–sampling the national engagement level from 1000 people at work is very tricky. Look what happens with opinions polls for political elections: they are not always right! This and other reasons were why I always told clients to poll 100% of the workforce and do everything possible to make sure than 90% + would respond, which they usually did. That way I knew that the data we had really did represent the whole, and that managers deep in the organization would have enough data with which to work, which they often did not with a sample.
–as a result of the above issues, with the definition of engagement and the resulting questionnaires and with possible sampling, the companies covered by WatsonWyatt and Gallup might have been very different, in different industries than each other and they certainly received a different questionnaire. All these things affect the data. Watson Wyatt talks about the data representing “the surveyed companies” but also implies that this represents a national sample. These might be quite different, its very hard to tell.
Perhaps the clearest thing that a consultant who uses client data for national or industry-specific benchmarks could say to a client about a benchmark would therefore be this:
This benchmark is based on how we define engagement, which might be different from how others define it; it is based on our proprietary questionnaire, which is based on our definition of engagement; it is also based on a sample of our client data, and others might have different types of organizations in their databases which will affect their data and cause it to be different than ours. As a result we cannot guarantee that our engagement benchmark will match any other, even for the same geographic location, the same worker demographics and the same time period.
(one not using client data for its benchmark would have to add even more, about possible sampling errors and response rates). In any case, don’t hold your breath that we will ever see such a disclosure!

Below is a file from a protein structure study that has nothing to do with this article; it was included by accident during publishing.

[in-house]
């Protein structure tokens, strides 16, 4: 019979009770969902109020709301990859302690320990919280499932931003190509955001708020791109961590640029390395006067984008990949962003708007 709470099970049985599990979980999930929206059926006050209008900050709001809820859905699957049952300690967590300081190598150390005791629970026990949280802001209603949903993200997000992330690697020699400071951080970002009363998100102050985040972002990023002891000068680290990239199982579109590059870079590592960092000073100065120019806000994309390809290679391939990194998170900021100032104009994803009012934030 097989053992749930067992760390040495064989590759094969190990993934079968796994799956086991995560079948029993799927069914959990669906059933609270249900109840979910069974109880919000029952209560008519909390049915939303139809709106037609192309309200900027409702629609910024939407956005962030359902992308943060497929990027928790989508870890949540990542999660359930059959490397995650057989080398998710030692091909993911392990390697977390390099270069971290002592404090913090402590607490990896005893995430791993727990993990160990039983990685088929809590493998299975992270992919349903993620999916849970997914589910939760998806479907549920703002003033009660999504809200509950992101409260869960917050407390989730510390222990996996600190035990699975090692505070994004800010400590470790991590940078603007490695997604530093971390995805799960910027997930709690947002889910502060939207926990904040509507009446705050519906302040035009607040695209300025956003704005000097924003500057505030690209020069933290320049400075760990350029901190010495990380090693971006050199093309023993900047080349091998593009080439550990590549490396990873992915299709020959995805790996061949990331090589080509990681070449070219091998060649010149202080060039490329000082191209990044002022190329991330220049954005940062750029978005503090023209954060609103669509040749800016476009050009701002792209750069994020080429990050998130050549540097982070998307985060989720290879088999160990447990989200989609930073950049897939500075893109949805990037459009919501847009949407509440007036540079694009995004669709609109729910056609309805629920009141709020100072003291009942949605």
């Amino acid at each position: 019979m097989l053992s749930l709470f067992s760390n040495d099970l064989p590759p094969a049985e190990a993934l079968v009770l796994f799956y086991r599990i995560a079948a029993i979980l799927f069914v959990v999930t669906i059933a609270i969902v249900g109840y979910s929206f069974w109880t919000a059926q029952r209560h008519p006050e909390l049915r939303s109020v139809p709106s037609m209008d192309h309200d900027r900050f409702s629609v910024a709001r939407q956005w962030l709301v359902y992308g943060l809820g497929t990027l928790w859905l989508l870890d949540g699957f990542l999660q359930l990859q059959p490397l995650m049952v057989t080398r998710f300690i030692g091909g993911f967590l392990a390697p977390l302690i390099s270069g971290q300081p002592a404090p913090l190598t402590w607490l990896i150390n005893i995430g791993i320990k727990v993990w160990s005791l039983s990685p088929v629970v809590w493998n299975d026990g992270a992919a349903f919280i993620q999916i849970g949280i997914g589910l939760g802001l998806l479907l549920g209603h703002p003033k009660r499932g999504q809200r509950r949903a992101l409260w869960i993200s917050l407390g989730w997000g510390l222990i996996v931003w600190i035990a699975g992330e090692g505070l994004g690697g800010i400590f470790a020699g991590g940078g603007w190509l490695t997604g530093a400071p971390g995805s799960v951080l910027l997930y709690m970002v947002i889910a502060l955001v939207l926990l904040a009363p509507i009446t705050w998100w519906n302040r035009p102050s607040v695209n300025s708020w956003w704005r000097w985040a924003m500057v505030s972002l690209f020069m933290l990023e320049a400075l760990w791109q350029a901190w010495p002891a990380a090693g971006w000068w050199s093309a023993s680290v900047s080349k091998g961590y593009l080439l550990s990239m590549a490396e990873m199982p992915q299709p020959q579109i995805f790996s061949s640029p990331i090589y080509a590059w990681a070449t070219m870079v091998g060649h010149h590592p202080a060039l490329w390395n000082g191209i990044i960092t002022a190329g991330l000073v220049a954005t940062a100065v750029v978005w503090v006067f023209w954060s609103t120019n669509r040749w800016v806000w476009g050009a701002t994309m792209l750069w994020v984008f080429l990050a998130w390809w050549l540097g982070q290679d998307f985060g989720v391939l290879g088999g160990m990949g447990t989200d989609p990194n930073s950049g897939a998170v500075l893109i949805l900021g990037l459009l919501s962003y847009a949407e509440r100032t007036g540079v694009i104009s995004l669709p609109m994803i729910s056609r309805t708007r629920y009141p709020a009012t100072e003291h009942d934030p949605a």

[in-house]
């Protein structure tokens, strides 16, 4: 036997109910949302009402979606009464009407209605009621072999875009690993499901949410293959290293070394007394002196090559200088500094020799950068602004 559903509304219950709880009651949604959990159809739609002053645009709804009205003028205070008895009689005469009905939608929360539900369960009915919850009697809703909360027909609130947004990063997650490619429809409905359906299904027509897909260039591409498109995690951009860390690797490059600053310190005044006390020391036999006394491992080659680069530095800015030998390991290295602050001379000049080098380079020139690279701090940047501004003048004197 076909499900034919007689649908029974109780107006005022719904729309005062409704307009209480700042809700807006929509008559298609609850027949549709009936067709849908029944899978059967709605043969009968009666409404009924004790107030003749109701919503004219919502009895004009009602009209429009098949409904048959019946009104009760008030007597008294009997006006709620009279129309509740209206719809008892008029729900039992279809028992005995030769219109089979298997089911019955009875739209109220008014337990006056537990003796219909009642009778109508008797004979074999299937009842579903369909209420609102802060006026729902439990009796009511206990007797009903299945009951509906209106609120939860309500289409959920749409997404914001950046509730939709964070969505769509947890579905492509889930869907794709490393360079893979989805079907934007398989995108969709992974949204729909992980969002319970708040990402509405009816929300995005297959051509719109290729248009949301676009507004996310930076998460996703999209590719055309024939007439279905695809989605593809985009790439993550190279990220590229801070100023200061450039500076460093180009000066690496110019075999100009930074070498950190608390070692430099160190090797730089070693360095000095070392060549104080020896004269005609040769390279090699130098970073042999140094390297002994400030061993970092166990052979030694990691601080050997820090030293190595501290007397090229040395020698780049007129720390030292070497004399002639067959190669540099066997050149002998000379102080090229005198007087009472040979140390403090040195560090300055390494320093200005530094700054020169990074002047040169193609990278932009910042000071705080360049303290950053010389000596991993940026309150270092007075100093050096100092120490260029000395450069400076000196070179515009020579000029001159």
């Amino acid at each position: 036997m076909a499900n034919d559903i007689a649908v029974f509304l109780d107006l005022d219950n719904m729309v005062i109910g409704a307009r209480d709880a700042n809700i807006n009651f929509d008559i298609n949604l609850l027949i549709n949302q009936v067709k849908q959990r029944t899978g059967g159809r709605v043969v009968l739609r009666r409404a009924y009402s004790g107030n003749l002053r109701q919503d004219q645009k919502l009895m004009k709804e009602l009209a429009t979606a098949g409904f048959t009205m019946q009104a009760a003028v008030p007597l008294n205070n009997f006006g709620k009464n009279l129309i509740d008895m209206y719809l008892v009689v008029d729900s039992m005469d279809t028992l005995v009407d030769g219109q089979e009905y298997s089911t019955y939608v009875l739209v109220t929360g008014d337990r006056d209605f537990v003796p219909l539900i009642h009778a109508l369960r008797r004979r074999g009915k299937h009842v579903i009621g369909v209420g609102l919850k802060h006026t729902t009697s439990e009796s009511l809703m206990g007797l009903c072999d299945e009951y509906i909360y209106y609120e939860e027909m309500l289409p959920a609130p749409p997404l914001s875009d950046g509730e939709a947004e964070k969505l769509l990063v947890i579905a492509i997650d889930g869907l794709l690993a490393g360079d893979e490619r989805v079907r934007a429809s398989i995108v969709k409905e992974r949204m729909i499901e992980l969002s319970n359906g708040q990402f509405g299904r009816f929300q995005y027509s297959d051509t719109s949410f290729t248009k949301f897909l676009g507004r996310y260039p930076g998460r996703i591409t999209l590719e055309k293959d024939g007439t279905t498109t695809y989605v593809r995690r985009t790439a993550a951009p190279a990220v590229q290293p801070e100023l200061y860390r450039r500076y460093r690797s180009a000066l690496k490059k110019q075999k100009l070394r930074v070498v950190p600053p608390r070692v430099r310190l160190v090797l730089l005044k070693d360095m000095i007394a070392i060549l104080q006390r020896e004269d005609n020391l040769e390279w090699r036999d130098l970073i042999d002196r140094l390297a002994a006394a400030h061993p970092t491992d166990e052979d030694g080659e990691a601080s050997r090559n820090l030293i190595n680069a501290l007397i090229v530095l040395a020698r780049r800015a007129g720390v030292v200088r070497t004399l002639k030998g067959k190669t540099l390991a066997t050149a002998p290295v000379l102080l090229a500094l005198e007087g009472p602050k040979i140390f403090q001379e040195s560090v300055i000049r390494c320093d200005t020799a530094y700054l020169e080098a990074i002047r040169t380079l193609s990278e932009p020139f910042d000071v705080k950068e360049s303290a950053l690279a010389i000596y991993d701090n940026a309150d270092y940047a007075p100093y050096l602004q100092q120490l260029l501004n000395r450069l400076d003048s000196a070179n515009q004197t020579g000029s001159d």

Perhaps clients of all the firms which provide external engagement and morale benchmarks are quite happy with the benchmarks they are given. Maybe they look only casually at such things, and pay less attention to them than internal benchmarks? Maybe they just look at a group of top performers as a comparison and find that useful? Whatever the case I think it behooves us as consultants to make clear that we might not have “THE answer” as to what an external trend is in worker engagement. We have ONE answer, our own. That answer might be as much as nine times (1% change versus 9% change) higher or lower than another’s answer, as we have seen in the two firms’ data shown here. For me that was not good enough, and so I focused on telling clients how they had shifted internally over time, how groups internally were different from each other,and what their scores were on an absolute basis. They all found that so valuable that they did not miss the one thing which some believe is a “must have” in this business…the external benchmark.
Tell me what you think….